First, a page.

Making all the solutions first saves time when conducting the experiment. The solutions can be made in advance all at once rather than going back and forth between making solutions with different moles and the other steps. Nuclear Formula of Table Sugar: C12H22O11Molar Mass of Table Sugar: 342g/molFormula Used: Molarity (M) =moles of soluteliters of solution Breakdown of the Different Solutions:S1: 1.00 M = 136.80g sugar, 400ml water S1: 0.80 M = 109.44 g sugar, 400ml water S1: 0.
60 M = 82.08g sugar, 400ml water S1: 0.40 M = 54.72g sugar, 400ml water S1: 0.20 M = 27.36g sugar, 400ml water S2: 0.15 M = 25.65g sugar, 500ml water S2: 0.
10 M = 17.10g sugar, 500ml water S2: 0.05 M = 8.55g sugar, 500ml water S2: 0.00 M = 0.
00g sugar, 500ml water MethodOn Monday, using the marker and tape label four conical flasks 1, label four conical flasks 2, label four conical flasks 3, label four conical flasks 4, and label four conical flasks 5. Use the marker, label each of the similarly numbered conical flasks with A, B, C, D.Using the knife and the cutting board, measure the stalks of 20 flowers to 20.0cm with a ruler and cut them in a straight line.Using the knife and the cutting board, measure the stalks of the same 20 flowers at 19.0cm with a ruler and cut them in a diagonal line to the bottom of the stalkMeasure 100ml of the solution at 1.00M using the 100ml measuring cylinder and 5ml pipette. Pour the 100ml of the solution into the first of the 100ml conical flasks, 1A carefully.
Repeat steps 5 and 6 accordingly till all of the similarly numbered (1B, 1C, 1D) conical flasks are full.Repeat Steps 5 to 7 with the other concentrations (0.80M, 0.60M, 0.40M, 0.20M) of the solution and the other numbered conical flasks (2A-D, 3A-D, 4A-D, 5A-D).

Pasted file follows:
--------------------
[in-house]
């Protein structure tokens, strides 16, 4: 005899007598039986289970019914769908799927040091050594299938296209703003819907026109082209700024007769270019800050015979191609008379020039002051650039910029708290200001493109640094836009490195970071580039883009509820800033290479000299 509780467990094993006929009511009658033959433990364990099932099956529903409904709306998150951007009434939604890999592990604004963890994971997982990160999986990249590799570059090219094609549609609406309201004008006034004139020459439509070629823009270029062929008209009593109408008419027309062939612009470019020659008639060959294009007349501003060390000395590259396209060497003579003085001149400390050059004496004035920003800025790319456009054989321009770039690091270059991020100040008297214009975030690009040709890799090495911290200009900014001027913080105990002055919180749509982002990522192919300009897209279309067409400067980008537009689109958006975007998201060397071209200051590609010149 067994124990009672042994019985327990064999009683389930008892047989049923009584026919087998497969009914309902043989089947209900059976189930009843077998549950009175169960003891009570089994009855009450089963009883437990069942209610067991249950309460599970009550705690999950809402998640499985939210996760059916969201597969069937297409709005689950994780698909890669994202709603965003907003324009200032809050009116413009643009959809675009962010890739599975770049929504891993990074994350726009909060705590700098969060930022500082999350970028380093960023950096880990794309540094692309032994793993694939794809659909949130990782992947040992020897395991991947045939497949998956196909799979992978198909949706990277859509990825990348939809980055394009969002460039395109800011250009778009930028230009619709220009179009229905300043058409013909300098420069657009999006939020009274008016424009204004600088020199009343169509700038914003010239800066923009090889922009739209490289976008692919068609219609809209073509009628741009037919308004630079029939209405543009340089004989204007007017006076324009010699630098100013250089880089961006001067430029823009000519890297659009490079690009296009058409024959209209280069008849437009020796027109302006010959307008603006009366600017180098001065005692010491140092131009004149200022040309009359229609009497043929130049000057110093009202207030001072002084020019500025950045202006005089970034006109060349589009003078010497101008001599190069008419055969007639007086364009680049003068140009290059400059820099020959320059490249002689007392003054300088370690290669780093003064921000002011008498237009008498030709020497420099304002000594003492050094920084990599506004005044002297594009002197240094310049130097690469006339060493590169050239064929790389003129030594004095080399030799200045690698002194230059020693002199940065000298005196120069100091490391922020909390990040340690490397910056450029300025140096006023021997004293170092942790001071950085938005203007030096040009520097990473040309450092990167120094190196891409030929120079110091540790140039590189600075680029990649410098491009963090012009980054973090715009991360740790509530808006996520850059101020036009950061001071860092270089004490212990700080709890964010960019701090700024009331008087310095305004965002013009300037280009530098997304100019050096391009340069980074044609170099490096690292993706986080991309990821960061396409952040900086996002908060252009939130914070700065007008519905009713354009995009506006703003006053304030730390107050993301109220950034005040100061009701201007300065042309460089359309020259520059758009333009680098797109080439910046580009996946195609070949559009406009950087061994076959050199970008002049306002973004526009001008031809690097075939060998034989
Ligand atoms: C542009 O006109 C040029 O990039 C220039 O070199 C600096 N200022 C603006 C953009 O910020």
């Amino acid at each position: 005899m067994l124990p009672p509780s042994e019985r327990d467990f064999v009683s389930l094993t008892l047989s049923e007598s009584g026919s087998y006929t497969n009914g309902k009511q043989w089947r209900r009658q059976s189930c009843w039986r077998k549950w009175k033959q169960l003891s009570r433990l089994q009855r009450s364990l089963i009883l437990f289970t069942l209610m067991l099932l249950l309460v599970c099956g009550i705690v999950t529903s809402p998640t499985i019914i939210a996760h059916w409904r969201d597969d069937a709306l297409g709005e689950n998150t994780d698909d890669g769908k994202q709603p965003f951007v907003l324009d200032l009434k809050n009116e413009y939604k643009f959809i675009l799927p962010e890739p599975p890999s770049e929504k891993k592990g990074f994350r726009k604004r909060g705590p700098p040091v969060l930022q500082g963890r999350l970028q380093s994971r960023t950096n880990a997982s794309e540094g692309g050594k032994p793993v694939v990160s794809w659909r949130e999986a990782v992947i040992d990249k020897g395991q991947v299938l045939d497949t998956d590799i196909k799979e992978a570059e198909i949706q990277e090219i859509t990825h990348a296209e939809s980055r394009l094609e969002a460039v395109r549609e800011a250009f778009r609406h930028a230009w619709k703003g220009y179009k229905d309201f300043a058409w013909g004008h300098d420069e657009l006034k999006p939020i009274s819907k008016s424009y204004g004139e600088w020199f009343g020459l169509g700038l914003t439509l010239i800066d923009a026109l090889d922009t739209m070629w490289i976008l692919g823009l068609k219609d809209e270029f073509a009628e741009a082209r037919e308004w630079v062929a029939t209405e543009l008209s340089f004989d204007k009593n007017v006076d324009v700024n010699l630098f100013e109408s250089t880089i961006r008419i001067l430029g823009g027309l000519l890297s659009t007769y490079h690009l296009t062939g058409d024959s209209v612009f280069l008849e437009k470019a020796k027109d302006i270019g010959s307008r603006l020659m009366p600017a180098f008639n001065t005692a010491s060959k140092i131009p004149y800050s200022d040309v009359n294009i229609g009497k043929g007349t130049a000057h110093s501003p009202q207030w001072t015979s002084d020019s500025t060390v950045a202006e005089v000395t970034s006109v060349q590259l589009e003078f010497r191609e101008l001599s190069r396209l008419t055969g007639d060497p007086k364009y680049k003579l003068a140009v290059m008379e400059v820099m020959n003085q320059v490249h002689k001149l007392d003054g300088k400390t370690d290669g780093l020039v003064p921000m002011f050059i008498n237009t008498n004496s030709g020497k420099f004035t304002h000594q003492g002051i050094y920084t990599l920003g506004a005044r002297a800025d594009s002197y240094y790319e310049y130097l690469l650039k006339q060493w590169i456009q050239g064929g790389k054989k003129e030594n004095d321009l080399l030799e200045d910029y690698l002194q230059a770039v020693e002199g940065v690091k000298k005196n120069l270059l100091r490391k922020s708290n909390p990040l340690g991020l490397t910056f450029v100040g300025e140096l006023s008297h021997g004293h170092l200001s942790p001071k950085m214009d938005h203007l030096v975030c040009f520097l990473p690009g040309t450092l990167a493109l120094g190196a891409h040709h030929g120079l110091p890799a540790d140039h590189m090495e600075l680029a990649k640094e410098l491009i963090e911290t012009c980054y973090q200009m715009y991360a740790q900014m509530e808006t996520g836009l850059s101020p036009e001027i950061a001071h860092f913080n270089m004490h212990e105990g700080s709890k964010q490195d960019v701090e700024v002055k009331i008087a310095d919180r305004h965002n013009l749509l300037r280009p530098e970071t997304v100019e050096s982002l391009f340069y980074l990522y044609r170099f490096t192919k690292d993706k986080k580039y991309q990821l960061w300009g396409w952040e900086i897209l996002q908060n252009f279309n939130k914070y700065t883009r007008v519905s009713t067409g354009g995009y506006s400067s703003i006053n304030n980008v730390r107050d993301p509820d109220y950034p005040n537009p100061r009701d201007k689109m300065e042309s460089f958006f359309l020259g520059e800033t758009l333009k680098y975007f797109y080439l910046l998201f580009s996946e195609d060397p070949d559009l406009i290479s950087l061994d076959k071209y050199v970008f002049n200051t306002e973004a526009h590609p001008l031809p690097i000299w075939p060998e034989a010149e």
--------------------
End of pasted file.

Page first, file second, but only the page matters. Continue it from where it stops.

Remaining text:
Place the freshly cut flowers into the conical flasks. Measure the height of the base of flowerhead from the bottom of the stalk using a ruler to the closest tenth recording the data in the tables (as seen in diagram to the right). Repeat the process with all the other 19 flowers.Place the conical flasks into the tray, and put them in the storage room away from the window.Mark the corners of the tray in the storage room with tape so that the tray can be placed back in the same spot every day. Come back at 15:45 on Tuesday, Wednesday, Thursday and Friday and repeat steps 10 to 12.Measure the average loss of height per day per concentration, record it in the table. Once all the data has been collected, wash and clear the equipment.
Repeat steps 1 to 16, starting on the following Monday with new concentrations of the solutions (0.00M, 0.05M, 0.
10M, 0.15M).Once all the data has been collected, wash and clear the equipment.
Use Microsoft Excel for all the solutions to calculate the:Mean: use the “=AVERAGE()” functionStandard Deviation: use the “=ST.DEV()” functionResultsTable 1. Showing the length the flower stalk had wilted by day 5 for various concentrations of sucrose solution, together with means and standard deviations (SD).Figure 1. Scatter graph showing the effect of different concentrations of sucrose solution on the length the flower stalk has wilted by day 5 together with the line of best fit, R2 value and error bars. Data AnalysisThe error bars for 0.00M are relatively small, indicating a high degree of certainty in that particular value.
There are no error bars for 0.05M to 0.20M indicating no uncertainty for those values. However, the error bars for 0.